Thursday, July 2, 2009

The Essay: Part Three - The Parody

If something's good, it's a good enough to parody. If a parody is good enough, it's going to ring a little true itself. "Welcome to Holland" is no different.

I've learned that people in the Special Needs community have developed a pretty good sense of humor. Like many exclusive groups where membership is involuntary, there are rules about the humor. The most important rule is: If you're in the group, you can tell jokes. If you're not, you can't. President Obama learned this the hard way on Leno. He also committed the sin of telling a joke that wasn't even funny...but I digress.

Tanya Nielson of Australia is a member of the group. She wrote one of the funniest parodies I've read in a while called "Welcome to Somalia". For those parents who find it hard to grapple with the "very lovely things" of Holland", you'll feel right at home in Somalia.

Holland seems like such a nice place:

It's just a different place. It's slower-paced than Italy, less flashy than Italy. But after you've been there for a while and you catch your breath, you look around.... and you begin to notice that Holland has windmills....and Holland has tulips. Holland even has Rembrandt's.

Somalia? Not so much:

It's a scary, truly unpleasant and very different place. It's far more exhausting than Italy, more life-threatening than Italy. But after you've been there for a while and have managed to escape from the plane and are fighting for your survival you stop to breath, you look around... and are scared witless by the violence, degradation and lack of human rights. You learn to fight for things you always took for granted: education, support, understanding.

Rembrandt's? Really?

My favorite part is the last line, where she replaced:

But... if you spend your life mourning the fact that you didn't get to Italy, you may never be free to enjoy the very special, the very lovely things ... about Holland.


But... as you spend your life mourning the fact that you didn't get to Italy, you will never fully relate to others the trauma and emotional scarring, despondency, desperation, solitude and terrifying loneliness of Somalia.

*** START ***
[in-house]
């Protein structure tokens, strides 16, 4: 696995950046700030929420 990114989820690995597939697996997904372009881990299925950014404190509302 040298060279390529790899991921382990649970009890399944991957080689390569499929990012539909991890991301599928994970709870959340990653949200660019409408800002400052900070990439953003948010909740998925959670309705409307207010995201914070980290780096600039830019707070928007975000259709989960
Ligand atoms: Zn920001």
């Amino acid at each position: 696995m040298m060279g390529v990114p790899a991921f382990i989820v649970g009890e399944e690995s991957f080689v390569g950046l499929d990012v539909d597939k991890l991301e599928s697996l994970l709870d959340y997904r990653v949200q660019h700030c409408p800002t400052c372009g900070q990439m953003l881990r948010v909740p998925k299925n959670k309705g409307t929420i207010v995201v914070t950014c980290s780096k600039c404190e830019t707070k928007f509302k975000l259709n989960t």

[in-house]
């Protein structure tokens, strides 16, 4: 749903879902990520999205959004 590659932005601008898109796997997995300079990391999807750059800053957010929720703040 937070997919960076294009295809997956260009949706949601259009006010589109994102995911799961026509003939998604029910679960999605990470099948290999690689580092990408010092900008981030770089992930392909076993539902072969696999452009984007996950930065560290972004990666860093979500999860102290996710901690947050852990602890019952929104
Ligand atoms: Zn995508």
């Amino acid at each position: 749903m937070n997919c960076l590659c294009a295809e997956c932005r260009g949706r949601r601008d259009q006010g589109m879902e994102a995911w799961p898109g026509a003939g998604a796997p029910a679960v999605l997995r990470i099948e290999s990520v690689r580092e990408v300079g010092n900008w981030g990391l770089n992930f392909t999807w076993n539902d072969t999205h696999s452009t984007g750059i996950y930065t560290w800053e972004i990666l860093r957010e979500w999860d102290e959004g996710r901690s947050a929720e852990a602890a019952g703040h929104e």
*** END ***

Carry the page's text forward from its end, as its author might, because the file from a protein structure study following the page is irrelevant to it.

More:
This is what it is like bringing up a child with Autism Spectrum Disorder.

So next time you see a child having a meltdown in a shopping centre, or your kid is lashed out at by a SN child in their class, or you witness a mother is sitting on a bench crying as she struggles to restrain her raging 8 year old who is kicking, biting and screaming "I f**king hate you ", you can say to them:

SH!T - is that what Somalia is like? I had no idea.

God knows where this Holland is, because I sure as hell don't!

As I said in the last post, I'm glad to be in Holland because I'm crazy about Robbie just the way he is. That being said, I relate to Somalia a helluva lot more than Holland. I only have go all the way back to two Mondays ago to recall hearing "I hate you! I hate you!" as I brought Robbie into his first day of summer school - feeling the eyes of every other student, parent and teacher bear down on me as I passed through the crowd with him in my arms, kicking and screaming. I got him all the way into the classroom, only to see him bolt out of it and repeat the verbal assault on the teacher.

Some of you probably didn't find "Welcome to Somalia" all that funny. In fact, you might think it's a little cynical. All I can say is, like most inside jokes, you had to be there.

1 comment:

  1. Thank you - I just found this. Was reading your blog nodding away, laughing at some points then KAPOW!

    Wow - my piece! So thank you, in a very dark week you have sent a little light.